Nestled amid wineries and the gently rolling hills of the Santa Ynez Valley sits the Alpacas at West Ranch farm. Although alpacas sometimes evoke stereotypical images of big, slobbery animals with soft fur and a nasty habit of spitting, they're also very social in nature.
At West Ranch, owner Hayley Jessup sells all of her alpacas in pairs, or she ensures that the buyer has companion animals. If an alpaca is alone, it will usually become stressed, stop eating and eventually starve to death.
When threatened, the herd will close in, forming a sort of tight-knit circle. Because alpacas have limited peripheral vision, the close group that they form together helps keep them completely aware of their surroundings, in case of a surprise attack by one of their natural predators, coyotes and mountain lions.
Ranch hand Trevor Garcia has been fascinated by each alpaca’s loyalty to the pack.
“With other animal species, when there’s any kind of danger they’ll usually run and save themselves," he said. "With these animals, though, it’s like they’re a family. Even if they were spitting on each other and kicking and biting, they still come together when there’s danger.”
In fact, it was this very sense of family that drew Garcia to work on the ranch two years ago.
“Most people look at these animals and they think they’re dull," he explained. "Or simple. They’re really not, though. They’re a family. And I think it was that sense of family that attracted me to working here.”
In addition to having each other’s back in case of danger, alpacas also have a sense of community when it comes to their personal hygiene. While many herd animals defecate in random spots across their habitat, alpacas actually share communal waste areas. With the phenomenon, the alpacas manage to keep their habitat sanitary and hygienic, and they make it easier for their handlers to harvest the waste for manure. So easy, in fact, that Jessup cannot stress how uncomplicated it is to manage her farm.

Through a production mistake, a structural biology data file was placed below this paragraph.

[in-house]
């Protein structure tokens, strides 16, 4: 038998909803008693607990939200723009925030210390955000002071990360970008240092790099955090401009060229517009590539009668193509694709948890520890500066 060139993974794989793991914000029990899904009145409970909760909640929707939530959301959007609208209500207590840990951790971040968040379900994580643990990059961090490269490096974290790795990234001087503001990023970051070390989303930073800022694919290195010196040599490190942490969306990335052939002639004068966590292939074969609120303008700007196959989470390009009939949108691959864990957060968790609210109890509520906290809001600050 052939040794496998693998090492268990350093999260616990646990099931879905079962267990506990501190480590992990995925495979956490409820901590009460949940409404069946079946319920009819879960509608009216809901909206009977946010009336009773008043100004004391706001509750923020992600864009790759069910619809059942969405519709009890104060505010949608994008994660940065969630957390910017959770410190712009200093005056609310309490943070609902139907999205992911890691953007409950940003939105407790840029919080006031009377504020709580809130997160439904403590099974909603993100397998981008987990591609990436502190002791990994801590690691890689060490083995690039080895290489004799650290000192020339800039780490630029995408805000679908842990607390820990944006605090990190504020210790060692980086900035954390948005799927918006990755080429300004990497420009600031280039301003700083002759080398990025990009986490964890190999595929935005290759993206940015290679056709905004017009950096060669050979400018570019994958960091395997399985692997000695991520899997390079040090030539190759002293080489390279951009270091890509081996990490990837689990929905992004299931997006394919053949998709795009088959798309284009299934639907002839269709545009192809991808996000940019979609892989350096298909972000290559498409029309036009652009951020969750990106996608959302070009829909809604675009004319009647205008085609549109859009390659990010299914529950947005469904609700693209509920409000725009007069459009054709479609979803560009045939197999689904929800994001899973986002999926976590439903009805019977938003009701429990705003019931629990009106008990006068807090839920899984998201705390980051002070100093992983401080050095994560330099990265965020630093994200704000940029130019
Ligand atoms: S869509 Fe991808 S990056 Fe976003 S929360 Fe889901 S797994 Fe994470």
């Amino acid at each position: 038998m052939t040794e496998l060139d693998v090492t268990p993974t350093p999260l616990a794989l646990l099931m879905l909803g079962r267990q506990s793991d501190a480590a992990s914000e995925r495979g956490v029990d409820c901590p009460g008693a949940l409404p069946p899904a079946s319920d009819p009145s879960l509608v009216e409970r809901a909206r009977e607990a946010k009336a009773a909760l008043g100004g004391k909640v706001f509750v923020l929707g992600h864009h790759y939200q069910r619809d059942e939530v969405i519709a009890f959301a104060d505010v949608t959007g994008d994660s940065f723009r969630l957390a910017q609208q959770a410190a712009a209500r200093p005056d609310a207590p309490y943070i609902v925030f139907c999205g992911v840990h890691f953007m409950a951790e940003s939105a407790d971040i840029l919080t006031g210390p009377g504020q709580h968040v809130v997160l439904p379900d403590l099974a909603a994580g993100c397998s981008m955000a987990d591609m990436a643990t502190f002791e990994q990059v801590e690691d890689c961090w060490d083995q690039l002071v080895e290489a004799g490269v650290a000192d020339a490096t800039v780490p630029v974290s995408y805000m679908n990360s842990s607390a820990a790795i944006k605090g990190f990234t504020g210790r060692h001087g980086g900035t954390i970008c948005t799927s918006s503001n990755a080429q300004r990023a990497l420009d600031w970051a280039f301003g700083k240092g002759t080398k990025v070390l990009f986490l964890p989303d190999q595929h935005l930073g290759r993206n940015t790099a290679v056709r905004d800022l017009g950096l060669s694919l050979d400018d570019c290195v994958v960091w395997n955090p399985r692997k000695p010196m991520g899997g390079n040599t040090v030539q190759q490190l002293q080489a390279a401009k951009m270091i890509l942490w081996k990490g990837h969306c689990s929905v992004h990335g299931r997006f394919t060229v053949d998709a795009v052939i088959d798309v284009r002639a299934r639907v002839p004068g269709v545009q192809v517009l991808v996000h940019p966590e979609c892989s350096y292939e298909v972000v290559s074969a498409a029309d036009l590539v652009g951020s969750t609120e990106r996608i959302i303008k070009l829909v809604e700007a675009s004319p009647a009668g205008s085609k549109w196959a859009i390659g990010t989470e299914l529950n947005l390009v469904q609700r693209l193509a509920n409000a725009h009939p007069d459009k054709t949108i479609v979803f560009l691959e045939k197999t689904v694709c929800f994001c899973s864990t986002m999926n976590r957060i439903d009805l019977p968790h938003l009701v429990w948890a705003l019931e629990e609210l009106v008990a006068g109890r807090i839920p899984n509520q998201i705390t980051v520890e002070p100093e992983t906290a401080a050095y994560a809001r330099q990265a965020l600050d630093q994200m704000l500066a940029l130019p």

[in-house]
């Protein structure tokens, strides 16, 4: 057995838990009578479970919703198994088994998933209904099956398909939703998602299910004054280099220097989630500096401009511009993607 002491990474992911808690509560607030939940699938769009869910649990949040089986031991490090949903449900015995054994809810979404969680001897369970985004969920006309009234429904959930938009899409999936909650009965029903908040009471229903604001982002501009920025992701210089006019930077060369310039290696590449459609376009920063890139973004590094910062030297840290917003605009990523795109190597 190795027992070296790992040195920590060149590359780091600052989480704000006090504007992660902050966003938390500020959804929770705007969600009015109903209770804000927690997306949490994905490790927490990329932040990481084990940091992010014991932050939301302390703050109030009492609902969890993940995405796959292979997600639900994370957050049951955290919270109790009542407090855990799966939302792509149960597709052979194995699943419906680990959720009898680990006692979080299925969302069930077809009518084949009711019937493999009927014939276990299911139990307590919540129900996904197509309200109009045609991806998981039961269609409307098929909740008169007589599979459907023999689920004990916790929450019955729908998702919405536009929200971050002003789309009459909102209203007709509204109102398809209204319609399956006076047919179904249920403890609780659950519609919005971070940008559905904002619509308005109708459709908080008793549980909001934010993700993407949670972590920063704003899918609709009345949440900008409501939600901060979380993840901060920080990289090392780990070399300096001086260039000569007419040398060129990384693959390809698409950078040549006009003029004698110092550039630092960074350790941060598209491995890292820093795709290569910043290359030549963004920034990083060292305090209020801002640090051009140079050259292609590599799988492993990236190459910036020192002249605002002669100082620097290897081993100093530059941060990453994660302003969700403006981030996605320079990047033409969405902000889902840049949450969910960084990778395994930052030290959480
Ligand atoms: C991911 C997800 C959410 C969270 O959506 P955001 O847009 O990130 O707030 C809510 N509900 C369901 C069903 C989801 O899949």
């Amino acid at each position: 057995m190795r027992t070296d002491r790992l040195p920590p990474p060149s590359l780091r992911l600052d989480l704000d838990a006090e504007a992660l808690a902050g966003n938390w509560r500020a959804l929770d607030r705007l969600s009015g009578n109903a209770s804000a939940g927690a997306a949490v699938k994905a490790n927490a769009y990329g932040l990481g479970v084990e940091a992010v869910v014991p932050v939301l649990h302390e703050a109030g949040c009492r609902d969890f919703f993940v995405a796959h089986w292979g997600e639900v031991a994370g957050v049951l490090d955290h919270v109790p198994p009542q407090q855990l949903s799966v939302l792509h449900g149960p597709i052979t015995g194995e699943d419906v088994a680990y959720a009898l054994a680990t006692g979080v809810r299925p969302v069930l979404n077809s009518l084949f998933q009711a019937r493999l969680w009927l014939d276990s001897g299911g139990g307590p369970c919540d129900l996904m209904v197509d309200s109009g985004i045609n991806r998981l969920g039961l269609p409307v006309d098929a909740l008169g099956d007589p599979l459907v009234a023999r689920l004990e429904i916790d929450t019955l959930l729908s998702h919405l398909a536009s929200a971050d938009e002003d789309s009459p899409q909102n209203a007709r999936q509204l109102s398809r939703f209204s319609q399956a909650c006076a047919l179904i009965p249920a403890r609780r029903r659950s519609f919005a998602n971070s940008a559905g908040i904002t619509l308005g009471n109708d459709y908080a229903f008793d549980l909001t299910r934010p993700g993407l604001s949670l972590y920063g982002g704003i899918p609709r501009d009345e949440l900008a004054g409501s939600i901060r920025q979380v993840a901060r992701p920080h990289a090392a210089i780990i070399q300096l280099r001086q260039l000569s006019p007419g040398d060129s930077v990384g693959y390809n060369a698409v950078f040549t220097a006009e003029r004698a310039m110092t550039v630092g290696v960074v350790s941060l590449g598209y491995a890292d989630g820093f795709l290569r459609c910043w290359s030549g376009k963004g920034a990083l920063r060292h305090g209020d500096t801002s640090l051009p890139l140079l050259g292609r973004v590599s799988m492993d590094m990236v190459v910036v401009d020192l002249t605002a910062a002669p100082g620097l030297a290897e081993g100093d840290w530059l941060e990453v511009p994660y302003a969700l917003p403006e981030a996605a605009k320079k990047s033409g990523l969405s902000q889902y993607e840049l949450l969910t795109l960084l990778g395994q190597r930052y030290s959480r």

“These animals,” she said as she prepared to treat an alpaca’s ear for mites, “are just so darn ... simple."
Casually, Jessup holds a syringe in one hand while grasping the alpaca’s head firmly with the other.
“I mean, we could even expand if we really wanted to,” she said as she gently massaged the alpaca’s ear, murmuring soft words to calm the animal down.
The ranch got its start 15 years ago when Jessup’s father, Brooks Firestone, gave her a pair of alpacas as a gift. Since then, the 50-acre ranch has grown to include 90 alpacas and a handful of full-time staff members.
Under Jessup's leadership, the ranch operates like a well-oiled machine. The staff oversees the general health of the alpacas, including conducting checkups and administering antibiotics, and also manages the business side, which includes selling alpacas to good homes, preparing alpacas for shows, organizing the breeding process and controlling the sale of alpaca fur and fiber.
Once an alpaca is sheared, its crude fiber is sent to a fiber processing plant where it is transformed into yarn. Later, the yarn is used to create soft sweaters, blankets and rugs.
On the ranch, “ohana” means business. Jessup’s whole family helps out and the property is shared within the family. During a recent visit, even Jessup’s young grandson pitched in as he zoomed around on his mini tractor-trailer, feeding chickens and helping out in the vegetable garden.
It might be the farm’s prime real estate in the Santa Ynez Valley, or its healthy, strong herds of alpacas, or even its knowledgeable staff that make the ranch so successful. Or it just might be the strong bond of family that exists behind those wooden gates that has kept West Ranch successful and thriving after 15 years of business. Whatever it is, it’s clear that at West Ranch Alpaca Farm, fiber runs thicker than water.